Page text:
I felt happier during the red round, although in retrospect this may have been unfounded! A Marlborough Pinot Noir was absolutely classic, and a Ribera del Duero Tempranillo I put not too far away in Rioja. Then there was an incredibly peppery Argentinian Malbec – I’d never experienced an aroma on a wine that smelled so much of black pepper! I thus took this to be a Northern Rhône Syrah, a guess which clouded my judgement over the South Australian Shiraz. Surely, I thought, there couldn’t be two wines of the same grape – an error in judgement I’d warned my team about no end! Right bank wines have always been a personal bug-bear of mine, and so it proved with the example in this flight. It was just too tannic and too ripe to be Bordeaux I felt, and ended up placing the wine in Tuscany. Perhaps this was a function of the vintage (2005), nevertheless Right Bank Merlot is something I need to work on. The final wine had me completely stumped. It was pale in colour, ripe in fruit profile yet with a surprising acidity that steered me away from the New World. It turned out to be a Chilean Carmenere– a result that surprised me as all the Carmenere I’ve thus far experienced has been dark and inky. I quite enjoyed this wine and tells me I should expand my knowledge of Carmenere.
The two teams waited nervously, although with a palpable relief that the exam was over, while the judges marked. The prelude to the main announcement was the reserve’s award – won by Cambridge – and the top taster announcement. This year, the prize was won by Ren Lim – an immense achievement, meaning that for at least the last 6 years, by my count, Oxford can claim to have produced the top taster in the Varsity match! The announcement of the overall result was met by an understandably joyful Oxford team, with no-one happier than myself. It seems we were ahead by 10 points after the whites and then took it away with the reds.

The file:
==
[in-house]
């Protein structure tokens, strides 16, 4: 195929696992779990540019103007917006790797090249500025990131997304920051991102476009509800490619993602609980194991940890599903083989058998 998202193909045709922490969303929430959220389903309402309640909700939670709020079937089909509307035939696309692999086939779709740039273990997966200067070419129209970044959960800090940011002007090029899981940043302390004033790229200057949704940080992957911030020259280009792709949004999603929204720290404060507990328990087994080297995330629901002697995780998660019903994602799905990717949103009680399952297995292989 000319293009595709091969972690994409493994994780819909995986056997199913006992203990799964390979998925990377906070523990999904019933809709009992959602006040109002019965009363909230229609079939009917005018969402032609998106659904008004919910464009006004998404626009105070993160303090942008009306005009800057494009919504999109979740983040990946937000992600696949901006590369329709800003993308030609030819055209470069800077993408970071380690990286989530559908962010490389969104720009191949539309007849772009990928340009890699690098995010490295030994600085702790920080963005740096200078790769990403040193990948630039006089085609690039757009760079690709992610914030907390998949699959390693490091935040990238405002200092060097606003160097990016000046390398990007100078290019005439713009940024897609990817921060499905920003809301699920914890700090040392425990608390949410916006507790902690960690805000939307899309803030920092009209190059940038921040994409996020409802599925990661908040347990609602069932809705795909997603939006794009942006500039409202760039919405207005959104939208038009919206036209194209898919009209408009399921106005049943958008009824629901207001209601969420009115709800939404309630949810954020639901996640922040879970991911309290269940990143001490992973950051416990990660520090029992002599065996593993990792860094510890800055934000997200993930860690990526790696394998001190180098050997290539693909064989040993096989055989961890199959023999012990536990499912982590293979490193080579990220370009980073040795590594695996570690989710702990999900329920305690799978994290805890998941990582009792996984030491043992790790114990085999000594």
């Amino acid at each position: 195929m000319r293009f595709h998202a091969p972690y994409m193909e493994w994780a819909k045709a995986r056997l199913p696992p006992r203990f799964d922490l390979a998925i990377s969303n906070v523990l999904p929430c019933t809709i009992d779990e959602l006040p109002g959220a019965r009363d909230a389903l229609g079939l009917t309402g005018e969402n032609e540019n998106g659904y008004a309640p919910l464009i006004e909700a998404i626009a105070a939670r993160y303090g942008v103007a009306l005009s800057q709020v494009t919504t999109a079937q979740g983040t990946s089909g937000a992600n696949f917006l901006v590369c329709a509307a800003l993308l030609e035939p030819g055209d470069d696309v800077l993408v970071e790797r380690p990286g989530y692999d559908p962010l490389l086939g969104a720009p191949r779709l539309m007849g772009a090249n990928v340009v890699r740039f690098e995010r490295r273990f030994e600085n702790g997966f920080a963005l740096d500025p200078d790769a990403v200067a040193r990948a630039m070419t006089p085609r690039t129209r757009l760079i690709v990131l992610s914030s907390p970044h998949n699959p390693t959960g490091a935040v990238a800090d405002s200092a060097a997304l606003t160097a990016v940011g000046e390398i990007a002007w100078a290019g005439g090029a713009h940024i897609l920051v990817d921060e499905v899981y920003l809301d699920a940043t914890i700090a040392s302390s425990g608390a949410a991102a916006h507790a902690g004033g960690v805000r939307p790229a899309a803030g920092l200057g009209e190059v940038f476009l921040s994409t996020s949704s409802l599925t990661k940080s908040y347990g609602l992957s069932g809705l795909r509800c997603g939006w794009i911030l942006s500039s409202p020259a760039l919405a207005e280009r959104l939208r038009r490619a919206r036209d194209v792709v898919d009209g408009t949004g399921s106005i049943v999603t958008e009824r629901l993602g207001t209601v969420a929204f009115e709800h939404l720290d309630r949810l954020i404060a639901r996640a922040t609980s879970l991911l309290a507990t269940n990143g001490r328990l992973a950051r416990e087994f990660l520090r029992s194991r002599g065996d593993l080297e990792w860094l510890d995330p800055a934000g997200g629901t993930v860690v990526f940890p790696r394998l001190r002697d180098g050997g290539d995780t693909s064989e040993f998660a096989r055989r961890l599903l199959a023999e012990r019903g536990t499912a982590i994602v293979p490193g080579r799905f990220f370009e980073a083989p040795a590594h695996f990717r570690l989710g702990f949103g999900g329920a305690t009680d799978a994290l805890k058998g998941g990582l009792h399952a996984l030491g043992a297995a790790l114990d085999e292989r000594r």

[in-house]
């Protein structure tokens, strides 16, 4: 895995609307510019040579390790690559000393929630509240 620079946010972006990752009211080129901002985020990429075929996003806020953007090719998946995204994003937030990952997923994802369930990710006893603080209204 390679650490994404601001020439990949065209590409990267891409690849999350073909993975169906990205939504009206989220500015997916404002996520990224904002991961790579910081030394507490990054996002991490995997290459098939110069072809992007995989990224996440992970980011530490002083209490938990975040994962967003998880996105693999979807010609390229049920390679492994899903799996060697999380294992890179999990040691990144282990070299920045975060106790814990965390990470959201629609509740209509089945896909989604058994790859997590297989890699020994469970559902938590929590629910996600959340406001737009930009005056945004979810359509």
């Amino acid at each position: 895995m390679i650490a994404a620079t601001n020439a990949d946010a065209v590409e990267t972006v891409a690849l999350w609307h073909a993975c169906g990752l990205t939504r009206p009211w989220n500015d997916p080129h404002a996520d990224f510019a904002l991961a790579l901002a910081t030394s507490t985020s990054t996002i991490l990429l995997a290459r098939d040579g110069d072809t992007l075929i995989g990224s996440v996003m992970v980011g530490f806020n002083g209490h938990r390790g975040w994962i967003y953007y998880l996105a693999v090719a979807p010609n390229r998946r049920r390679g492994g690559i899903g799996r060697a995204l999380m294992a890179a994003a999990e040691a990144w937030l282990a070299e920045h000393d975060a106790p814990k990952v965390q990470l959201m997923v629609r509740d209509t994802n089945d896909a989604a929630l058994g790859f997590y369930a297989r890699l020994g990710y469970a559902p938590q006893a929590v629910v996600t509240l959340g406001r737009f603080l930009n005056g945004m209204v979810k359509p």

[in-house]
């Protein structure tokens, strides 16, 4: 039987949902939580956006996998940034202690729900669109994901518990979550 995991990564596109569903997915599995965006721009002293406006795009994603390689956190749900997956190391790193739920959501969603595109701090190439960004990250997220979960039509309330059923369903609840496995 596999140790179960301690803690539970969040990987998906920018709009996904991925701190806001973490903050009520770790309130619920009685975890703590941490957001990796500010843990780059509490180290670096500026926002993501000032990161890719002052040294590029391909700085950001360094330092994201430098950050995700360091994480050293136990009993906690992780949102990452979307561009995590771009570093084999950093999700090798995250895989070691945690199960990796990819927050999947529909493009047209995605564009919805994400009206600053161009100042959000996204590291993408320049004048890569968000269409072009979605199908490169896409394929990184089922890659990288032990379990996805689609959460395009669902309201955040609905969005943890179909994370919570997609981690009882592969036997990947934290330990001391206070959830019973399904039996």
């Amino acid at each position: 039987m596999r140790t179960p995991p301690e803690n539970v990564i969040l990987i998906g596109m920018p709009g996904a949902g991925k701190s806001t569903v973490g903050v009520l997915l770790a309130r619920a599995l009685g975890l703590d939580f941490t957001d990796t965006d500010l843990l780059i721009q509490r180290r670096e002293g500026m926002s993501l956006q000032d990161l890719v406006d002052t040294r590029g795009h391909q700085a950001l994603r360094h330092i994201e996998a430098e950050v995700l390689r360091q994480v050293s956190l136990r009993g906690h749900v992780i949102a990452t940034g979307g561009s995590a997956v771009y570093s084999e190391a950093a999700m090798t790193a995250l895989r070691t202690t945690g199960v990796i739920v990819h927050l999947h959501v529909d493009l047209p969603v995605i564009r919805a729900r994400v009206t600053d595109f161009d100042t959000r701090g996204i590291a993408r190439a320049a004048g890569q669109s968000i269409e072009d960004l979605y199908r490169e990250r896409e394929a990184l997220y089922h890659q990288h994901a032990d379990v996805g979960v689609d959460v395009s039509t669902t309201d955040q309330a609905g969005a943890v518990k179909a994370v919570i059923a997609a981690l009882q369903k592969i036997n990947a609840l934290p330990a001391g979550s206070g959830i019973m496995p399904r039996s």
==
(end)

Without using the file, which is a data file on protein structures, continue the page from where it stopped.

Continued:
I am immensely proud of the team, and especially of Ren, with his impressive personal performance. We certainly did not underestimate the quality of the Cambridge team and all team members committed themselves to training over the last few weeks. I feel we all put in a consistent effort on the day, showing the weeks of dedicated training certainly paid off. We all look forward to traveling to Pol Roger in Champagne in the summer to face the best French university.
It remains for me to offer my commiserations to our worthy opposition and to congratulate my team – Ren Lim, Henry Little, Jan-Karel Pinxten, LJ Ruan, David Soud and Peter Power, our reserve. I’d like to thank our coach, Hanneke Wilson, and the other members of the Oxford Blind Tasting Society who have supported our training. Thanks must go, of course, to our generous sponsors Pol Roger, who really do put on a fantastic competition, to the judges and everyone else involved.
You can read Jancis Robinson’s report of the match here, which contains the details of the wines tasted.
As a postscript, next year the Varsity Blind Tasting Match celebrates 60 years. Pol Roger are sponsoring a book that charts the history of the competition. If you have been involved in a Varsity match in the past, we’d love to hear from you. Please contact Jennifer Segal at email@example.com.